The loss of cooling power can result in high energy bills. The thermostat regulates a home’s temperature by turning the air conditioner on and off as needed. An air conditioner turns on more often and runs for extended periods when the airflow is low or warm air blows from the vents. The air conditioner’s increased energy usage will show up on your energy bill.

Increased humidity

Air conditioners remove humidity from your home in addition to removing heat. Typically, it takes about 15 minutes of runtime to begin dehumidifying a home. An air conditioner with a Freon leak is less efficient at cooling and removing humidity from the house.

Strange smells

Under some circumstances, you might smell the Freon leaking from your air conditioner. What does Freon smell like? Freon is generally odorless, but an odor may be detected in high concentrations. Freon smells differently to different people. It can have a sweet scent or smell like a chemical such as a nail polish remover, paint thinner, or chloroform.

What Causes AC Freon Leaks?

Freon leaks have some common causes:

  • Improper installation of the unit: The installer might have neglected to secure the unit’s components properly. Excessive vibrations can crack refrigerant lines.
  • Metal corrosion: Metal components can corrode over time due to chemical reactions or dog urine.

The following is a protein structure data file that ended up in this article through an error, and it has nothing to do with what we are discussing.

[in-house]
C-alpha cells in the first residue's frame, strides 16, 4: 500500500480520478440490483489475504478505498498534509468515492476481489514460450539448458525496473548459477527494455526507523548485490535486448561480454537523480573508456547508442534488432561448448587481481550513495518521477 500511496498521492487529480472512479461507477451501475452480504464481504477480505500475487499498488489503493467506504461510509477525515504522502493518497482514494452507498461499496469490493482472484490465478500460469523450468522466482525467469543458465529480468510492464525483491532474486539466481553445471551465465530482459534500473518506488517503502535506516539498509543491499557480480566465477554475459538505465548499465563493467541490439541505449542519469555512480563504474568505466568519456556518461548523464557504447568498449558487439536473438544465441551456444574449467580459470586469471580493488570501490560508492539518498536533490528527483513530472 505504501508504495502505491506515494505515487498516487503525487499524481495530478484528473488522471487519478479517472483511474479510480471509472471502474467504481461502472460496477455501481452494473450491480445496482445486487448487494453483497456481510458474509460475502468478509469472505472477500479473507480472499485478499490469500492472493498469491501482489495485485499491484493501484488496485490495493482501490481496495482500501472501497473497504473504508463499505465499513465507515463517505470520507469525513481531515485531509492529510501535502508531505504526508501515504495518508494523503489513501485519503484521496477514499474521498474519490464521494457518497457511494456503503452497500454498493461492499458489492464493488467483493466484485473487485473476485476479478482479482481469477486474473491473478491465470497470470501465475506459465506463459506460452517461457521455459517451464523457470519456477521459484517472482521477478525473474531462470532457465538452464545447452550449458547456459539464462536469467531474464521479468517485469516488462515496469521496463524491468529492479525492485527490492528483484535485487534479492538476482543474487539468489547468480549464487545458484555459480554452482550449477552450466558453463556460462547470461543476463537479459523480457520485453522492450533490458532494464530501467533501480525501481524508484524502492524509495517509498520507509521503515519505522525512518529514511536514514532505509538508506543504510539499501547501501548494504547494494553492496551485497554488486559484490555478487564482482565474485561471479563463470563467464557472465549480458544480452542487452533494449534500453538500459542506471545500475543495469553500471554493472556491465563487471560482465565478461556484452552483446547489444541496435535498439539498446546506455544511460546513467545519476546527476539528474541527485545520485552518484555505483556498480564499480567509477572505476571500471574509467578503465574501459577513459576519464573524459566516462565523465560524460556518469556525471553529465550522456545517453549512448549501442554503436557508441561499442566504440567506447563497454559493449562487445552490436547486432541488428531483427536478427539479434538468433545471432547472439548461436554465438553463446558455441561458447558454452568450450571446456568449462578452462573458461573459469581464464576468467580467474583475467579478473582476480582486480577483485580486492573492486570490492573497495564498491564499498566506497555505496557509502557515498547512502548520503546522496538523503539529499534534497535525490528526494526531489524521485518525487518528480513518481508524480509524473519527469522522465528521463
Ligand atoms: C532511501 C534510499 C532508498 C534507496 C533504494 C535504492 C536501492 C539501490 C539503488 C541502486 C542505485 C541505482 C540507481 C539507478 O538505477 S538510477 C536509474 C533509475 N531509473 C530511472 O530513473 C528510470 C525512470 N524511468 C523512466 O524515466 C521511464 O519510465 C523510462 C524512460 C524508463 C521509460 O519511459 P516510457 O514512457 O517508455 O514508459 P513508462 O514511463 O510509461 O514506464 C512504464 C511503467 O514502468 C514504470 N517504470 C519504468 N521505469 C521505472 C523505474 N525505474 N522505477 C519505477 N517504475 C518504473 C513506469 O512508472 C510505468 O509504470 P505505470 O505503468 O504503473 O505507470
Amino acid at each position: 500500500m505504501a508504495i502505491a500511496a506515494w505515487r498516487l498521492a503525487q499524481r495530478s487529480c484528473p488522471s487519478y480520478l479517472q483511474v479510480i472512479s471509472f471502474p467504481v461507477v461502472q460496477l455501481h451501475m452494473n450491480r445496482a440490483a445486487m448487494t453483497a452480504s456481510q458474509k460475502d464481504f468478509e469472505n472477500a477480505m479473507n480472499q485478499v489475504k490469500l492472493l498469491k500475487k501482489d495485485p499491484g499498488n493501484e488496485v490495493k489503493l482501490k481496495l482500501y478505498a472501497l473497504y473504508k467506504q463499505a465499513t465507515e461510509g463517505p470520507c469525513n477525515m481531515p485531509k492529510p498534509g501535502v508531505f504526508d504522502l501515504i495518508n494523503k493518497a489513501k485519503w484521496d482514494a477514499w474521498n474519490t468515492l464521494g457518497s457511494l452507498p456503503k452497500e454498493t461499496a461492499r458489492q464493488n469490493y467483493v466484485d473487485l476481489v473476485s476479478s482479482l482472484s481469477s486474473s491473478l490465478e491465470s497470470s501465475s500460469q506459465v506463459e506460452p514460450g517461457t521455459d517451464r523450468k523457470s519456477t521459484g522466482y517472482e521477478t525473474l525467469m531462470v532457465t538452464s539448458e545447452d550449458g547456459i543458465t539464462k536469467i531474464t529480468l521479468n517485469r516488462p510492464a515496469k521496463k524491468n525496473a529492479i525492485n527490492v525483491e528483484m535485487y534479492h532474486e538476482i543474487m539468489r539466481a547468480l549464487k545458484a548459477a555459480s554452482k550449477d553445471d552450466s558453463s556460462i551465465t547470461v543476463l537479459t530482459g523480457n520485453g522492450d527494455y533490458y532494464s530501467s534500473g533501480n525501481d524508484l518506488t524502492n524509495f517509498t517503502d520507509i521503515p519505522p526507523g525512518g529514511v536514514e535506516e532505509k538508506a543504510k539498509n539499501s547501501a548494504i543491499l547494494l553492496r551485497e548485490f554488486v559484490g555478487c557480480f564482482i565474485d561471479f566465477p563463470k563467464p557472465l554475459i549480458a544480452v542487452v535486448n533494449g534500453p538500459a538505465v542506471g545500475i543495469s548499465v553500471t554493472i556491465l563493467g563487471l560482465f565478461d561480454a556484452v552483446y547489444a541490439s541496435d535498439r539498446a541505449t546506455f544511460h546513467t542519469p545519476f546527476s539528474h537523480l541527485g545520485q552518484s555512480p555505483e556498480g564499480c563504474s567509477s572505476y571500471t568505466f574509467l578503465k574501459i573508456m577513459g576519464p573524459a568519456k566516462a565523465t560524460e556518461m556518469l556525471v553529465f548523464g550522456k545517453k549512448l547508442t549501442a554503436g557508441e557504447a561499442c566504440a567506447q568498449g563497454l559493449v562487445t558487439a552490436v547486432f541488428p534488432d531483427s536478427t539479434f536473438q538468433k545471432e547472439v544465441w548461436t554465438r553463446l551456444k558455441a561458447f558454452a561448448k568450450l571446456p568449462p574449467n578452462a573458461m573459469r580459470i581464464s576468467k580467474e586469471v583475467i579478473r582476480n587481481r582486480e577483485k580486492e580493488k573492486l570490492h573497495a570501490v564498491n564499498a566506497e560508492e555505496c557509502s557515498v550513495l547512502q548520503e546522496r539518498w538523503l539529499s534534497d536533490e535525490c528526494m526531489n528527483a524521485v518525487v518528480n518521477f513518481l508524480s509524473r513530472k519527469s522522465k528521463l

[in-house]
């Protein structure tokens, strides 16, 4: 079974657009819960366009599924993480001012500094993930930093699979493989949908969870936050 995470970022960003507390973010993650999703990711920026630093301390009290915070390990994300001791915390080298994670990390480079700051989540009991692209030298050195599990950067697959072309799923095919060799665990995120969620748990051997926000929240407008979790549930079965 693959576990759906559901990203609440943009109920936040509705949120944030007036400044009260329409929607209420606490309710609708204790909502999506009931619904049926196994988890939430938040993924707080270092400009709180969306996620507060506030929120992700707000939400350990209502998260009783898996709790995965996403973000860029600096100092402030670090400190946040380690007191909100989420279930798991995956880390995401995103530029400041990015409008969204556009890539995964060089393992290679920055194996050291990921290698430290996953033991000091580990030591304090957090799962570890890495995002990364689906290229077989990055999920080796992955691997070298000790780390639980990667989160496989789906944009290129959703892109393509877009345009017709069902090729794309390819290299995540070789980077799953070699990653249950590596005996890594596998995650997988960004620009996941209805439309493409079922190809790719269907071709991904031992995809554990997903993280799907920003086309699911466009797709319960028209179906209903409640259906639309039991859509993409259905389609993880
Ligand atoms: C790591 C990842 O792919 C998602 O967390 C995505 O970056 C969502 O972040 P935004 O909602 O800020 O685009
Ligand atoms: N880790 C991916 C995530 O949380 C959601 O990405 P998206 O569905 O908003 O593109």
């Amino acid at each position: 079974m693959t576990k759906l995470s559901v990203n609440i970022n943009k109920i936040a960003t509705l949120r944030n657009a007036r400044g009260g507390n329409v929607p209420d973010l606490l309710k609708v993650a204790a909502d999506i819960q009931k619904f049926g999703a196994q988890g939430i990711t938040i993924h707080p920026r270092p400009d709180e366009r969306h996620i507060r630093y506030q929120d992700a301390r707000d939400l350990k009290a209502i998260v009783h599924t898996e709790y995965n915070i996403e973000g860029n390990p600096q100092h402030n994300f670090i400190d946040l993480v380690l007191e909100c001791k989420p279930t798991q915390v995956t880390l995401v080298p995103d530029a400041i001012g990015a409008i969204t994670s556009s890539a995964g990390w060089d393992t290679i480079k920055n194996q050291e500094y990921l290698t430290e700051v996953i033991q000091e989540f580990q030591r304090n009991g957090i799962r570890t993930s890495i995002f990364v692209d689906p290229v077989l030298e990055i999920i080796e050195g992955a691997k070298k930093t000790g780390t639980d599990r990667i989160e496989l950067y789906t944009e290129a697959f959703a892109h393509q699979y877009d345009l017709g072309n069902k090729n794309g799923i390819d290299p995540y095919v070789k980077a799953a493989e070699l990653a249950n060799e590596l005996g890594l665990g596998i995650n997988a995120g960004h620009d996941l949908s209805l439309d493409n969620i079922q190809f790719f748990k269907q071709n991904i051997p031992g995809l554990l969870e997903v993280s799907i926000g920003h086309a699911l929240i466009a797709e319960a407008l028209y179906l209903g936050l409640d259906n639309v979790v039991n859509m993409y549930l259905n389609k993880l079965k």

• Factory defects: Some units are defective from the start. Units that never operate correctly eventually develop leaks.  
  • Wear and tear: Outdoor elements can cause rubber seals to wear out and metal to rust and corrode over time. Age is often a factor with Freon leaks.

Can Freon Leak in AC Be Fixed?

Freon leaks are repairable by licensed HVAC technicians. Refilling the Freon without first repairing the leak is pointless; the Freon will continue to leak until the leak’s cause is addressed. Furthermore, the EPA prohibits the sale of Freon to unlicensed persons. A professional technician will locate the leak’s source, repair it if possible, and refill the Freon.

Occasionally, Freon leaks damage other air conditioner parts. The evaporator coil, compressor, or entire unit might have to be replaced.

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Freon is not supposed to leak from an air conditioner. Freon levels only diminish if some part of the air conditioning system is damaged or worn out. However, Freon leaks are common. Air conditioners typically sustain a leak by the time they are 10 to 15 years old.

Freon is essential to your air conditioner’s operation. If your air conditioner has a Freon leak, you’ll likely notice a loss in cooling power, hissing and gurgling sounds, a frozen evaporator coil or refrigerant lines, high energy bills, increased humidity, or strange smells.

Turn off your air conditioner if you suspect a leak, and call an HVAC service immediately. Running the air conditioner with a leak can damage it. Because the system is pressurized, Freon will continue to leak from the air conditioner even when it’s off. A technician will inspect your system, repair leaks, and recharge the system with refrigerant.

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Did you know that Refrigeration Technologies (VIPER) has an indoor coil cleaner and Condensate Pan & Drain Cleaner that both have actual enzymes in them that kill the bacteria that cause odor? www.refrigtech.com